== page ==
So Tramlines happened, didn’t it? Sheffield has just about dragged itself together, pulled on its trousers and stuck the kettle on after July’s city-defining three-day festival. For the majority of the festival I was marooned on Kelham Island, working bizarre shifts in a café opposite The Fat Cat pub. If you’re the sort of person that reads this column (and by definition, you are) then your weekend was probably many, many times better spent than mine; fielding noise complaints from Kelham Islanders, selling loads of cans of Red Stripe to fans of The Everly Pregnant Brothers and watching one-time X Factor lady Lucy Spraggan play in a beer garden across the road.
From talking to attendees who had their priorities in order, I have vicariously learned that Gold Panda in the Octagon was the highlight of the official wristbanded festival, and the Best Friends-curated line-up on Sunday at the The Great Gatsby - featuring Fruit Tones and Nai Harvest - was the best of the fringe events. But then again, you already knew that. Because you we’re there, weren’t you?
A couple of weeks later there was also a strong Sheffield showing at Beacons Festival, which makes sense, because Skipton is just round the corner, sort of. Nai Harvest made silly things happen at 3pm on the Friday, and 65daysofstatic gave Sunday a helping of vast, head-strong electronic scorage.
But way before either of the big music events, there was Sheffield Doc/Fest in July. The headliner – of sorts - was ‘Pulp: A Film About Love, Death and Supermarkets’, the premiere of which afforded viewers the meta experience of watching a film inside a cinema that was being shown on screen. The film itself was a jauntily-angled, if not slightly patronising account of the band’s final home town gig within the context of the city and people of Sheffield. The jury’s still out on that one.
Much more recently (a couple of weekends ago) there was the annual PubScrawl, putting exhibitions by local artists in pubs and bars across the city, and making attendees join up the dots themselves. All good clean fun, really.
There has probably been loads more other noteworthiness going on, that your usual writer/calendar curator would have sieved out of the ether. So I ought to take this opportunity to address the continuity error. I’m going to attempt to pick up where Rob left off in as thorough a way as possible. No sudden movements etc. Humour me, please.
Last September I stumbled across The Snake Pass from Manchester-ish to start university like a bleary-eyed mammal with reservations and no toaster. It may have been because Money had been preaching ‘Manchester is Paradise’ for the best part of a year, or that my local venue was the somewhat underwhelming South Sea in Broomhill, or that I suddenly had all the freedom in the world and no idea what to do with it, but I was not completely on board. Then I thought about it properly, calmed down a bit and realised that I was being wholly daft. Consider this my apology, Sheffield. My humble pie. Keep up the good work.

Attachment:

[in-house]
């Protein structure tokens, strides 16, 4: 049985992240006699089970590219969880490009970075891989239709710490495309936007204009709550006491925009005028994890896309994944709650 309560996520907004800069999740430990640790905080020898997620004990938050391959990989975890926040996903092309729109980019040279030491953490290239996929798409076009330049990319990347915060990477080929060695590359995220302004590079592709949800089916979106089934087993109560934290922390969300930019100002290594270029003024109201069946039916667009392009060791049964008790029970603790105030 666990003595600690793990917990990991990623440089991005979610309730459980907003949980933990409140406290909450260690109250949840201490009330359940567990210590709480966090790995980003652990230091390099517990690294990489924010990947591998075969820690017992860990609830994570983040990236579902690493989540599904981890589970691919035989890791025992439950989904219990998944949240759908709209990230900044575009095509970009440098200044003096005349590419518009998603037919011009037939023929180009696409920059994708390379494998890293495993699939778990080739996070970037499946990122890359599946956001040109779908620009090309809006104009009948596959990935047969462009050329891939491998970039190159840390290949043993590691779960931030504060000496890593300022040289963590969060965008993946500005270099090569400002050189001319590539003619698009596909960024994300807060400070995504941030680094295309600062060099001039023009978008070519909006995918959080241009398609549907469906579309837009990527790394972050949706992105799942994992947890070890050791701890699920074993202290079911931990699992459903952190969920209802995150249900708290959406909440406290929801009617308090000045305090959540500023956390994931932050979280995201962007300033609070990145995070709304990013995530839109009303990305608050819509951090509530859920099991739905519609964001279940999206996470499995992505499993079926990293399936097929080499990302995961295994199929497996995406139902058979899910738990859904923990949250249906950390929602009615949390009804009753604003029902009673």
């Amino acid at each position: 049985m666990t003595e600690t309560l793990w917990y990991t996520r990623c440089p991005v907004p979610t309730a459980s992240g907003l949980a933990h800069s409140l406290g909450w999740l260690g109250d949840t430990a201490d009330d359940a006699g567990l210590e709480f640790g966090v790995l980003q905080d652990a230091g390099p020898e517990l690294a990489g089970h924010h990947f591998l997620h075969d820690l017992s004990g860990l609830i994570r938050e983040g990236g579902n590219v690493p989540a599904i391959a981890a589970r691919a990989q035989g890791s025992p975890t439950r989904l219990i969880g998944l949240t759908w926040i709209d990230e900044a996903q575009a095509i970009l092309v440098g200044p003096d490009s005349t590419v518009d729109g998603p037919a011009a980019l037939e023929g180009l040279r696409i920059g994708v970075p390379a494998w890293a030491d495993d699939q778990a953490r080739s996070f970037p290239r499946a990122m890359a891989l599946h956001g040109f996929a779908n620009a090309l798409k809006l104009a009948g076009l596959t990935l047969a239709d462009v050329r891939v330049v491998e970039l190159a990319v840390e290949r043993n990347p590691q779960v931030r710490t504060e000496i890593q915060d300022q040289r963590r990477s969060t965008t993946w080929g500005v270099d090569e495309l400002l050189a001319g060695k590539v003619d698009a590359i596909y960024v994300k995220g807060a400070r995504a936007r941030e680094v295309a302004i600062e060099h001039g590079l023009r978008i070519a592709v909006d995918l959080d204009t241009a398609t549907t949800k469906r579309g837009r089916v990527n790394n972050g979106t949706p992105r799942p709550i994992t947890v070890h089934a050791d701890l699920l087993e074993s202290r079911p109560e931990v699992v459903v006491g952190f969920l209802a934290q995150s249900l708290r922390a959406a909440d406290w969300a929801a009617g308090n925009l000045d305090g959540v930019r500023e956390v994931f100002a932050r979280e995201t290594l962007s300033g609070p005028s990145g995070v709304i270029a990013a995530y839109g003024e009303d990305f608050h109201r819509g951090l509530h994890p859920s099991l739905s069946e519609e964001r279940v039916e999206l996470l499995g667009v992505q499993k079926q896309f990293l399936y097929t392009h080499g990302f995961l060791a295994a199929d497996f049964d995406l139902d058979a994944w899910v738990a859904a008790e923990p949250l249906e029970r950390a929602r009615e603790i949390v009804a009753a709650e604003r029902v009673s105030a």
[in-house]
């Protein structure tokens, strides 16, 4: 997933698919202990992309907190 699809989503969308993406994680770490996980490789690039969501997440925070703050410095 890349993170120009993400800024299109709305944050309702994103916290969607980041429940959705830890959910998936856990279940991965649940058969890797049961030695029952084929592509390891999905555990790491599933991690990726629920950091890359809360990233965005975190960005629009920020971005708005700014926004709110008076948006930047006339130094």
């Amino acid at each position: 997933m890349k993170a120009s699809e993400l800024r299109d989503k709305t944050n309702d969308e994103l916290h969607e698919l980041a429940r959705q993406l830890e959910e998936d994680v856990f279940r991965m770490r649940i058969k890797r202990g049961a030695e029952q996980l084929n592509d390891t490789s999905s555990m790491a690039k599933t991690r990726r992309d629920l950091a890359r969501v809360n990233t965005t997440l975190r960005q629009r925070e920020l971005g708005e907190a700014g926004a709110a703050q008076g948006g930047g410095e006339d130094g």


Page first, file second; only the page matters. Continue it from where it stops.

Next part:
Which brings us squarely up to the present day. The cogs of the academic year are beginning to turn, which means that Festival Of The Mind will roll its way in to town in various pop-up venues. According to the official blurb, it’s an 11-day festival where we share our most exciting research in inspiring and creative ways.- so far so ‘probably not my cup of tea’, but the programme sweeps around art and performance and science and such, so is well worth a browse.
Sensoria festival happens again at the end of September. Predominantly film screenings (See; A Life In The Death of Joe Meek, 20,000 Days On Earth) with some live-soundtracking elements (See; Esben & The Witch doing La Antena), the line-up looks bloody good and the 30th anniversary screening of Talking Heads’ ‘Stop Making Sense’ at a Shalesmoor industrial wasteland Furnace Park should be something special.
But these sprawling arts exchanges, as majestic and Arts Council-funded as they may be, are all way out in a different orbit of Sheffield culture, and that’s not what you came here for, is it? Back on noisey, smoggy planet earth there are records and releases and stuff you ought to spend your pocket money on.
Tye Die Tapes-affiliated two-piece Pjaro are putting out a 7”, ‘Swordface’ on Manchester label IHMR.
King Capisce are releasing a real life second album via The Audacious Art Experiment. They make instrumental jazz that’s often frantically intelligent, and release 'The future cannot be born yet, it is waiting for the past to die' on the 14th of September.
High Hazels release their debut, self-titled album on Heist or Hit on the 27th October.
So, as the curtain of festival season falls, at least we can look forward to the fact that this means gigs become numerous and bountiful. September and October have these to offer.
9th – David Thomas Broughton and Juice Voice Ensemble – The Greystones
13th – King Capisce + Blood Sport + From The Kites of San Quentin
13th – Idle Hans and The Devils Work + The Bohos + Mysteron - Bloc
17th – Slowcoaches + Feature – The Great Gatsby
17th – Honeyblood + Bloody Knees – Bungalows and Bears
25th – God Damn + Kagoule + Pet Rock – Bungalows and Bears
2nd – Allah Las – The Harley
3rd – Daniel Avery + Ghost Culture + Bozzwell – The Night Kitchen
3rd - Rumpus + Meansteed + Wonk Unit –Bungalows and Bears
6th – The Wytches – The Harley
8th – Happyness + Trash – The Rocking Chair
9th – Crocodiles – The Harley
9th – Dan Croll – The Leadmill
23rd – Menace Beach + The Hipshakes – Bungalows and Bears
27th – Hookworms + Kogumaza – Queens Social Club
31st – Blossoms + The Exploding Sound Machine – The Great Gatsby